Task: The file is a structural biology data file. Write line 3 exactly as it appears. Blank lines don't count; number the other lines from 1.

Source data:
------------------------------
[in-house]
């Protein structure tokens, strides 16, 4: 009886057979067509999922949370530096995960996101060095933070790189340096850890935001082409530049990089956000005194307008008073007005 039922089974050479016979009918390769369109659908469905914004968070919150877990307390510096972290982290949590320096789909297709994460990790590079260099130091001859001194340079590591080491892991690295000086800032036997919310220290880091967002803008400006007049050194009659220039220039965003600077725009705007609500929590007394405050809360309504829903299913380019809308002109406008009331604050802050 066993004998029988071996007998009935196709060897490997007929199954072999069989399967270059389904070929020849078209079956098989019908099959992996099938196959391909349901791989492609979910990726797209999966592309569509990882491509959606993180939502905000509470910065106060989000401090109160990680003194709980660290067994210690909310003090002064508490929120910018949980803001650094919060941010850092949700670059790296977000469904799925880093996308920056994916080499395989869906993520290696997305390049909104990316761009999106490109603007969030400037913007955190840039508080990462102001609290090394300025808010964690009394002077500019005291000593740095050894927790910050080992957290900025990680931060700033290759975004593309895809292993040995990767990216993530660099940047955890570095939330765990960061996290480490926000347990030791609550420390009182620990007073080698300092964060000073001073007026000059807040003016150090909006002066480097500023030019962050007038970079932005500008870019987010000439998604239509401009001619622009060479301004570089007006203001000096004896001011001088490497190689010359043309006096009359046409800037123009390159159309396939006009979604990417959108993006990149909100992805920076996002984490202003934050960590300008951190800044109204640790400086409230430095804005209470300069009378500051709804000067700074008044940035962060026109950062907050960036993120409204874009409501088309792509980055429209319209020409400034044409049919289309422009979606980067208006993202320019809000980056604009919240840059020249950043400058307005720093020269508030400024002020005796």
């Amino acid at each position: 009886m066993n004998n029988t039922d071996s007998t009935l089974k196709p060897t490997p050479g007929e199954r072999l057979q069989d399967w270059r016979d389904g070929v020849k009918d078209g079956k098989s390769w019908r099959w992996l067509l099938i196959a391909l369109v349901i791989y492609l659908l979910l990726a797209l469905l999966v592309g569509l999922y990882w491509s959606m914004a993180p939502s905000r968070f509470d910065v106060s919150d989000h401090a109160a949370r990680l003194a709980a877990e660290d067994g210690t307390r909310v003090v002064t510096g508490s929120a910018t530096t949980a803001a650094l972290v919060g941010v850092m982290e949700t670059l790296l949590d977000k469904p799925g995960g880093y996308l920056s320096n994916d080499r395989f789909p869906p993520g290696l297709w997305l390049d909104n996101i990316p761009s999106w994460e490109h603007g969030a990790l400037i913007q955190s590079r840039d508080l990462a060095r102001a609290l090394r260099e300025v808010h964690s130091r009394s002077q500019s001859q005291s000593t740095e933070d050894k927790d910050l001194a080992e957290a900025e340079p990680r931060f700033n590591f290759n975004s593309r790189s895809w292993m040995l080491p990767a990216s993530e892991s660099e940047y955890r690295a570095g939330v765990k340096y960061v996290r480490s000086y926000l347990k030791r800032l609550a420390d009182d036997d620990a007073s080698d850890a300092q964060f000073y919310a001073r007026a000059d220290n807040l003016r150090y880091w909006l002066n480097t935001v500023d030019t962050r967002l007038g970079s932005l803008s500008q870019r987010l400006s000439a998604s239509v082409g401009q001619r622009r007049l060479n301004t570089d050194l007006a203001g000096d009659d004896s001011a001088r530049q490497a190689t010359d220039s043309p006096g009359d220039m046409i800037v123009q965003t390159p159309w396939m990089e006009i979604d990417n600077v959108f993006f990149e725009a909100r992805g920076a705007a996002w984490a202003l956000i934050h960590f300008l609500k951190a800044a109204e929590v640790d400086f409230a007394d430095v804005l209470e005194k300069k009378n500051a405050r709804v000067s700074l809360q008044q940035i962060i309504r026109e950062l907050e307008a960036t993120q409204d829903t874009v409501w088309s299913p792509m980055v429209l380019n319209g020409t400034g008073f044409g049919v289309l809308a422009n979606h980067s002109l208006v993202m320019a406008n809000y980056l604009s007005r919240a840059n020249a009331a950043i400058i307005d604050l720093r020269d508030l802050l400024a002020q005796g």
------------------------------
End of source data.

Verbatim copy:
């Amino acid at each position: 009886m066993n004998n029988t039922d071996s007998t009935l089974k196709p060897t490997p050479g007929e199954r072999l057979q069989d399967w270059r016979d389904g070929v020849k009918d078209g079956k098989s390769w019908r099959w992996l067509l099938i196959a391909l369109v349901i791989y492609l659908l979910l990726a797209l469905l999966v592309g569509l999922y990882w491509s959606m914004a993180p939502s905000r968070f509470d910065v106060s919150d989000h401090a109160a949370r990680l003194a709980a877990e660290d067994g210690t307390r909310v003090v002064t510096g508490s929120a910018t530096t949980a803001a650094l972290v919060g941010v850092m982290e949700t670059l790296l949590d977000k469904p799925g995960g880093y996308l920056s320096n994916d080499r395989f789909p869906p993520g290696l297709w997305l390049d909104n996101i990316p761009s999106w994460e490109h603007g969030a990790l400037i913007q955190s590079r840039d508080l990462a060095r102001a609290l090394r260099e300025v808010h964690s130091r009394s002077q500019s001859q005291s000593t740095e933070d050894k927790d910050l001194a080992e957290a900025e340079p990680r931060f700033n590591f290759n975004s593309r790189s895809w292993m040995l080491p990767a990216s993530e892991s660099e940047y955890r690295a570095g939330v765990k340096y960061v996290r480490s000086y926000l347990k030791r800032l609550a420390d009182d036997d620990a007073s080698d850890a300092q964060f000073y919310a001073r007026a000059d220290n807040l003016r150090y880091w909006l002066n480097t935001v500023d030019t962050r967002l007038g970079s932005l803008s500008q870019r987010l400006s000439a998604s239509v082409g401009q001619r622009r007049l060479n301004t570089d050194l007006a203001g000096d009659d004896s001011a001088r530049q490497a190689t010359d220039s043309p006096g009359d220039m046409i800037v123009q965003t390159p159309w396939m990089e006009i979604d990417n600077v959108f993006f990149e725009a909100r992805g920076a705007a996002w984490a202003l956000i934050h960590f300008l609500k951190a800044a109204e929590v640790d400086f409230a007394d430095v804005l209470e005194k300069k009378n500051a405050r709804v000067s700074l809360q008044q940035i962060i309504r026109e950062l907050e307008a960036t993120q409204d829903t874009v409501w088309s299913p792509m980055v429209l380019n319209g020409t400034g008073f044409g049919v289309l809308a422009n979606h980067s002109l208006v993202m320019a406008n809000y980056l604009s007005r919240a840059n020249a009331a950043i400058i307005d604050l720093r020269d508030l802050l400024a002020q005796g």